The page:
Ripple, the third cryptocurrency for market capitalisation, can breathe a sigh of relief, at least for the time being.
The Court of California has dismissed an indictment against Ripple Labs Inc.
They were accused of using illegal strategies to manipulate the price of the cryptocurrency.
The facts date back to May when Ryan Coffey accused the company of having marketed unregistered XRP tokens, meaning that they were created from scratch and placed on the market in a sort of eternal ICO.
From a normative point of view, what Coffey suggested would have been a violation of federal and state laws regarding token sales.
In fact, Ripple’s problem is much bigger and concerns its legal status, which already in early April led the former head of the Commodity Futures Trading Commission (CFTC) to declare that the cryptocurrency could be classified as a “non-compliant security”, unlike the other big two, bitcoin and ethereum, which do not fall into the security category.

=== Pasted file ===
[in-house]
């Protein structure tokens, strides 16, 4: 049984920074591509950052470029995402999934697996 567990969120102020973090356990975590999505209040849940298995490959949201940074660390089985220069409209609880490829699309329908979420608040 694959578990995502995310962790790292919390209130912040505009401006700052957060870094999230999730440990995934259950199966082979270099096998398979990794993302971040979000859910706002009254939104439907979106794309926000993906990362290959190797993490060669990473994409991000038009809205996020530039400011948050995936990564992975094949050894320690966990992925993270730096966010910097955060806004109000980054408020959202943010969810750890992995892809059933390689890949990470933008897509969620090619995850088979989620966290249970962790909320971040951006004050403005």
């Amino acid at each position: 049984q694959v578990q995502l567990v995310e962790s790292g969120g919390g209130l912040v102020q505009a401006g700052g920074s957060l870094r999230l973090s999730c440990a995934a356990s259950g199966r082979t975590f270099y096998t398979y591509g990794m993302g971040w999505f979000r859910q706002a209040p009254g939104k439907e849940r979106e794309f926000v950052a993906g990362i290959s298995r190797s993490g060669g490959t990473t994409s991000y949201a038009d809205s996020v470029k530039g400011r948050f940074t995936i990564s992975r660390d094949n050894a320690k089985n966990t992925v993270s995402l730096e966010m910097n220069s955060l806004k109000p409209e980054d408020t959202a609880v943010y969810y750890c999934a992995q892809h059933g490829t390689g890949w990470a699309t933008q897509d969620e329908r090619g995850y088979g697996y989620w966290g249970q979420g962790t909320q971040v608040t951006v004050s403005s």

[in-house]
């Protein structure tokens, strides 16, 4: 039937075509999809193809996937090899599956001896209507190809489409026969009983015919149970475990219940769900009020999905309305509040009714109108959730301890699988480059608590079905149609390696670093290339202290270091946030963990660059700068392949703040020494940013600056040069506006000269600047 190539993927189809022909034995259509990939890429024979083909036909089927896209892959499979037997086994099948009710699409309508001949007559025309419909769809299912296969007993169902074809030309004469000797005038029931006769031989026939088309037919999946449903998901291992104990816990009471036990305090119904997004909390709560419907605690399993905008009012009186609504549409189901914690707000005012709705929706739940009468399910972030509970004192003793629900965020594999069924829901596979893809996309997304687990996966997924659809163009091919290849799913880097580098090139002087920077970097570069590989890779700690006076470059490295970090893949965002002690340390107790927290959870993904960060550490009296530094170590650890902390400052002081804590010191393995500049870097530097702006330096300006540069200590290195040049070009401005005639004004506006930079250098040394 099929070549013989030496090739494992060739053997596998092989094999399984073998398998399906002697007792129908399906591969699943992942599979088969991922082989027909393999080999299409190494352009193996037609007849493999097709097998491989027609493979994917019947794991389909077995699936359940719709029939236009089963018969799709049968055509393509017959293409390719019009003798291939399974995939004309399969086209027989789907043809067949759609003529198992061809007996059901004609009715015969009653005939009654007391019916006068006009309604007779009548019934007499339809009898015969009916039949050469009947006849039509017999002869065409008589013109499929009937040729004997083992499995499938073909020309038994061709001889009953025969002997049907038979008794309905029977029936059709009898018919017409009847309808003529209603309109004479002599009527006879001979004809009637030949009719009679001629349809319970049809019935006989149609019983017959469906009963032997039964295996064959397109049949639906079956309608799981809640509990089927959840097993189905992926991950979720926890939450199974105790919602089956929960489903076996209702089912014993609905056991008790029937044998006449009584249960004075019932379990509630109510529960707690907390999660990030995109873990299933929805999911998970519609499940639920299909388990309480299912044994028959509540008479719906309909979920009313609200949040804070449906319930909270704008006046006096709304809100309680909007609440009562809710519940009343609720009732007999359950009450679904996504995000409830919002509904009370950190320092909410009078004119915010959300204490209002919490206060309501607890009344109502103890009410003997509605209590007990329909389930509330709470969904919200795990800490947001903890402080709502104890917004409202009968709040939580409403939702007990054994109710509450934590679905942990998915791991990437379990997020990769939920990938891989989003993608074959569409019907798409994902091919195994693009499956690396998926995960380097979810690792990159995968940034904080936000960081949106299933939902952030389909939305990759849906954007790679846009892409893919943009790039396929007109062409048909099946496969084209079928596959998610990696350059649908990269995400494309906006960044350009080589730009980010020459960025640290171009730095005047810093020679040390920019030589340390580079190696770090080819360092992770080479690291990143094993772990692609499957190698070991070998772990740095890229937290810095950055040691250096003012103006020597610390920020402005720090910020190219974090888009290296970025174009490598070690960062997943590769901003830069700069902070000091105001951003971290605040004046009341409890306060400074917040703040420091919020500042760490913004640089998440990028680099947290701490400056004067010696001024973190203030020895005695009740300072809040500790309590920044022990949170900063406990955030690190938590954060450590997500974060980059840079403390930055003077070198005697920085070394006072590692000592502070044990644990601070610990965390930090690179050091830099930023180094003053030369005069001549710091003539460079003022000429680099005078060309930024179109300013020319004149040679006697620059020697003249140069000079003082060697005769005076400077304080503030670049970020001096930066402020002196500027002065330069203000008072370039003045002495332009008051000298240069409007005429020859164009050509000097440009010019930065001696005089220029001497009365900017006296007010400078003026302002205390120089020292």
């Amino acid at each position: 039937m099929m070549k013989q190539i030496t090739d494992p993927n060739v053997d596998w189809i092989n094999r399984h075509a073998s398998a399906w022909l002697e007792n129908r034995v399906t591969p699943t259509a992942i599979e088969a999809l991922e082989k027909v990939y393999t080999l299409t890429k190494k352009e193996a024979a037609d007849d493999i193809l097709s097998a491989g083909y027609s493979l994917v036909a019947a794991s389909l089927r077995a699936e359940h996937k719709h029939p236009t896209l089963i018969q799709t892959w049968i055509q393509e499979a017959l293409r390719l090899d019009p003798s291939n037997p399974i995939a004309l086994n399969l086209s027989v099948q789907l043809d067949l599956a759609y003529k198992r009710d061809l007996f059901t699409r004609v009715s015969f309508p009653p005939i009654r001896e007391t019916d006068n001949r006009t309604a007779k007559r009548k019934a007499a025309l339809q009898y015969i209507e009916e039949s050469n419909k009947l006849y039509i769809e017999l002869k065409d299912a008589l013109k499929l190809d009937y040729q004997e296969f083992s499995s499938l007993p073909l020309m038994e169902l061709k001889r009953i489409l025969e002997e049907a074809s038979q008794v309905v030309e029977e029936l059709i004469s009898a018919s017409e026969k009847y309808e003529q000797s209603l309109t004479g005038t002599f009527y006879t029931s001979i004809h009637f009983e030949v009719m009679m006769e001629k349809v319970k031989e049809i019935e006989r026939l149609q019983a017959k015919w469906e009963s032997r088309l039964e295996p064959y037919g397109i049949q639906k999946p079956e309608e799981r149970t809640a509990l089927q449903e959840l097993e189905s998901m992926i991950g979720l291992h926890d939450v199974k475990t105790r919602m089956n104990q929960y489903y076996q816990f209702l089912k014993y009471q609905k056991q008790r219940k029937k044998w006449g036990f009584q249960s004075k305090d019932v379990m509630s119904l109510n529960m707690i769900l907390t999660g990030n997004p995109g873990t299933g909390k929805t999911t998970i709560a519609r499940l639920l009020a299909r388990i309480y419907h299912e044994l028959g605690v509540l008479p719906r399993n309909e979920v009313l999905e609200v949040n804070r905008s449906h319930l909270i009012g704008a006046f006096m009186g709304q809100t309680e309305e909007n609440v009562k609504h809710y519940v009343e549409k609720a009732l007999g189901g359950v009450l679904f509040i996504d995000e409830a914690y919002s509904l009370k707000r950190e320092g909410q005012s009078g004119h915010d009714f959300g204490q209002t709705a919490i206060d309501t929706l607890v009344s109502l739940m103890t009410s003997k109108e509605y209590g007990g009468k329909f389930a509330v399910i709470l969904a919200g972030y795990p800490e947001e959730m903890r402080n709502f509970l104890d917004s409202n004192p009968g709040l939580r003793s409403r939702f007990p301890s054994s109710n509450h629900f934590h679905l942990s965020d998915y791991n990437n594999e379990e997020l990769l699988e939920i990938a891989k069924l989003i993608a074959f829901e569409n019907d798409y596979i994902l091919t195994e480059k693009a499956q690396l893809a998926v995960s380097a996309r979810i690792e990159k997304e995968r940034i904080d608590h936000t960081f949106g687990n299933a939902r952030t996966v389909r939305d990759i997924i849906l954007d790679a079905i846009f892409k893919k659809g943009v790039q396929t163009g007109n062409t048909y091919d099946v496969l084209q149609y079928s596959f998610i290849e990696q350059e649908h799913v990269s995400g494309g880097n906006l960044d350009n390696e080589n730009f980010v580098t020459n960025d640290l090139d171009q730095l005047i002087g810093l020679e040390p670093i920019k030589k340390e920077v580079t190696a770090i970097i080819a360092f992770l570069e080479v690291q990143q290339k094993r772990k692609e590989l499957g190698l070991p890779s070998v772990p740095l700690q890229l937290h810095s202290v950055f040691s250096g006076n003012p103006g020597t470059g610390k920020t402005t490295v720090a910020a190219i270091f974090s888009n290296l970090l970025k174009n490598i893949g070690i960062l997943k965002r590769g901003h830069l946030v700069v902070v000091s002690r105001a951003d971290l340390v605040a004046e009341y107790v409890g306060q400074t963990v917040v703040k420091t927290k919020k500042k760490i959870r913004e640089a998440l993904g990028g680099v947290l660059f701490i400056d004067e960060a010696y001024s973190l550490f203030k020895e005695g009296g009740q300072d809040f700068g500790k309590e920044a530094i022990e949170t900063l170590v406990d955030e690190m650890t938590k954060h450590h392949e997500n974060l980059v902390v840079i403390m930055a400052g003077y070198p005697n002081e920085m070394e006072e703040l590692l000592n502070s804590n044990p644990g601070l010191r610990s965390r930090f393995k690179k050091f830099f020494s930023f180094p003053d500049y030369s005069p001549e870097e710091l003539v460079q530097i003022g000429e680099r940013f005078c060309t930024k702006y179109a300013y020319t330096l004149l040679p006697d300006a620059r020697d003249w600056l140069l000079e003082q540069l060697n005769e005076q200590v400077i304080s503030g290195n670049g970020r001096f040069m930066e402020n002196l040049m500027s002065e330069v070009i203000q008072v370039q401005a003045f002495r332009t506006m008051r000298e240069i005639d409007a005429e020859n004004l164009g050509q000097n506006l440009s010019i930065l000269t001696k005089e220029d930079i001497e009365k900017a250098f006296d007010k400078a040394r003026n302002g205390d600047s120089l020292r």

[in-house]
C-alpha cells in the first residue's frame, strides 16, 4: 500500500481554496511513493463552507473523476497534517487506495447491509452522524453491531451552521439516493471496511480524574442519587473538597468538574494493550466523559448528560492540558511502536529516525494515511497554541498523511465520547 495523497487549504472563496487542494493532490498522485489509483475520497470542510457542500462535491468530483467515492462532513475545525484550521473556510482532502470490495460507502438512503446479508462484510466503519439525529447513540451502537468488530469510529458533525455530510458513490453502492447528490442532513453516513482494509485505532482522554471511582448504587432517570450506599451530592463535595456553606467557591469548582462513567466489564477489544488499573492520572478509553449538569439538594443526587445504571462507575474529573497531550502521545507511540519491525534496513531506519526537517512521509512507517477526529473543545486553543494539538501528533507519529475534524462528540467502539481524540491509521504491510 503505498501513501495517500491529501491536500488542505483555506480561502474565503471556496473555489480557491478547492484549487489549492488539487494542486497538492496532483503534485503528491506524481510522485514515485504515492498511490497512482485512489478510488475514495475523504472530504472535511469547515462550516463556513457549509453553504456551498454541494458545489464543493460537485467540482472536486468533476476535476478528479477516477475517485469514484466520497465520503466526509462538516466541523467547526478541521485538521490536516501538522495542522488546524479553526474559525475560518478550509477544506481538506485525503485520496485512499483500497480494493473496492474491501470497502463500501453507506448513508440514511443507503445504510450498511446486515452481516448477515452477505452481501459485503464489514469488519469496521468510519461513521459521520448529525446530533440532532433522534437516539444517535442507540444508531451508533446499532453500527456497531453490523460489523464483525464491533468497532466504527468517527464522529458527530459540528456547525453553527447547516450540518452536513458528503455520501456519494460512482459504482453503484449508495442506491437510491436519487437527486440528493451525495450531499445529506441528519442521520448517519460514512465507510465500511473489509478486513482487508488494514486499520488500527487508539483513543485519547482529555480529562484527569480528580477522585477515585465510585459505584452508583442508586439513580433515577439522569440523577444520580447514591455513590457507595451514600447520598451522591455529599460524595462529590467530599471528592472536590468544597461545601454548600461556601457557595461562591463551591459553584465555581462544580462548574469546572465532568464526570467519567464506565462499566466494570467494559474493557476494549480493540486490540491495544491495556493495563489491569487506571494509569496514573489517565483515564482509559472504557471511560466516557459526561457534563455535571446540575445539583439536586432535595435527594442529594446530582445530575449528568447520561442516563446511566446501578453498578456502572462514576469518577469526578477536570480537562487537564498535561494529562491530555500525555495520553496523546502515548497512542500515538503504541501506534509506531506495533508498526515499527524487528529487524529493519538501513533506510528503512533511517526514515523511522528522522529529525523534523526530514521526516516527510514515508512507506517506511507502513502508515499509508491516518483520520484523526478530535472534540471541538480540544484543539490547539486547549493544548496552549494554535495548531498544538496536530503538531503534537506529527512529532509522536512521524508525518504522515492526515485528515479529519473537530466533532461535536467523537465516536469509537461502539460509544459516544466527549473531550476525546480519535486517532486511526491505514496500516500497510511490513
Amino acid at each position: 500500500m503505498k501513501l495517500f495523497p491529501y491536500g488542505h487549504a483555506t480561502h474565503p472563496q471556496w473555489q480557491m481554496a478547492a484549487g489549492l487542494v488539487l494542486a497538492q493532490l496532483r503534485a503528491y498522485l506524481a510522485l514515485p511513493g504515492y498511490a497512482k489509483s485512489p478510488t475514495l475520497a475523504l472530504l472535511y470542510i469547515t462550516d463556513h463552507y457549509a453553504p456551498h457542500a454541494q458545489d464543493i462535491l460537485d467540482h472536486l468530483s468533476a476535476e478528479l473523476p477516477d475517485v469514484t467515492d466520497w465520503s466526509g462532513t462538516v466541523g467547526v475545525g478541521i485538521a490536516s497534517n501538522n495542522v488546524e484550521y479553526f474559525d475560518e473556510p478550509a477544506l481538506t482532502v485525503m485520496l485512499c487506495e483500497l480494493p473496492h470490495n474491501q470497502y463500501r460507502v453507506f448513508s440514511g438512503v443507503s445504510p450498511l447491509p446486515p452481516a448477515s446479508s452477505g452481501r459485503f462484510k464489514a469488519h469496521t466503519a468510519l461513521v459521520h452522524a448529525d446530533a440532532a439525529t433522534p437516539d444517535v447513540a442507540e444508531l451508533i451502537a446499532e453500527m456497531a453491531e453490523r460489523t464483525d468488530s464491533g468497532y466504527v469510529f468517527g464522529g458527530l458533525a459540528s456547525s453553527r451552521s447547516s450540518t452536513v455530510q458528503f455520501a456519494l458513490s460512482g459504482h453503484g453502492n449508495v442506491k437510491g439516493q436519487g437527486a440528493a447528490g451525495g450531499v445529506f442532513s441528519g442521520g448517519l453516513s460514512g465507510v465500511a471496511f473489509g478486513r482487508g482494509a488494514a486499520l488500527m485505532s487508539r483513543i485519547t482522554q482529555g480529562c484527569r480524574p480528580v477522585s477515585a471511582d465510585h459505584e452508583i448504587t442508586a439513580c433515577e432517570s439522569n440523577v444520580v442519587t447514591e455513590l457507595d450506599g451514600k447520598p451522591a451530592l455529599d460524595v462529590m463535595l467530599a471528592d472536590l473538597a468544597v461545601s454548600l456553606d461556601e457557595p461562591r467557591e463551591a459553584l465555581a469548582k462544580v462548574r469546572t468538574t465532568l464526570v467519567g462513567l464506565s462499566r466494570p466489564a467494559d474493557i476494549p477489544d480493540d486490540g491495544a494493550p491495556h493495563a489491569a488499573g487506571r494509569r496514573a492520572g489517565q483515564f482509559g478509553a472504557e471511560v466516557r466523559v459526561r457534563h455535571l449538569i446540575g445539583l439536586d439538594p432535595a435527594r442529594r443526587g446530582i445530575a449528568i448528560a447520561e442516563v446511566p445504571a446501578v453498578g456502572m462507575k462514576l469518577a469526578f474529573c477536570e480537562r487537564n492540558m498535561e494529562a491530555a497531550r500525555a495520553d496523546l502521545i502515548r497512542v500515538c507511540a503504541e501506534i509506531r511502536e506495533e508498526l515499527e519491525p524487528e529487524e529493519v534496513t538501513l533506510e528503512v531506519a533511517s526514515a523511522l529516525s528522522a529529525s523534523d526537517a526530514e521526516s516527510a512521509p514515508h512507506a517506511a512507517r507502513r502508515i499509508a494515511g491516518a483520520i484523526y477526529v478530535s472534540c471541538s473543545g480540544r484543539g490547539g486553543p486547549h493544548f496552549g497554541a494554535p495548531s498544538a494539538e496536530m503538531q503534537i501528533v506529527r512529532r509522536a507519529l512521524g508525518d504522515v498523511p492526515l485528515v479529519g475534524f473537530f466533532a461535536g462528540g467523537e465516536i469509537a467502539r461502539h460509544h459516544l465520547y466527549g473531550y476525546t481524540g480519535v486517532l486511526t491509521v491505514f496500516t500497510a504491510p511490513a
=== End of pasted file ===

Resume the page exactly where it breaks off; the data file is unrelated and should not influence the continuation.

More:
Already at the beginning of April, Cory Johnson of Ripple had declared to CNBC: “We absolutely are not a security. We don’t meet the standards for what a security is based on the history of court law”.
Meanwhile, Coinbase announces the possible addition of another 37 cryptocurrencies on Coinbase Custody, the custody service (meaning it’s only for deposit purposes and not trading, as specified by the top management) born in April with the mission of offering its customers more support and security.
Among the names taken into consideration, those of Ripple (XRP), EOS, Monero (XMR), VeChain (VEN), Cardano (ADA), Bitcoin Gold (BTG) and Telegram.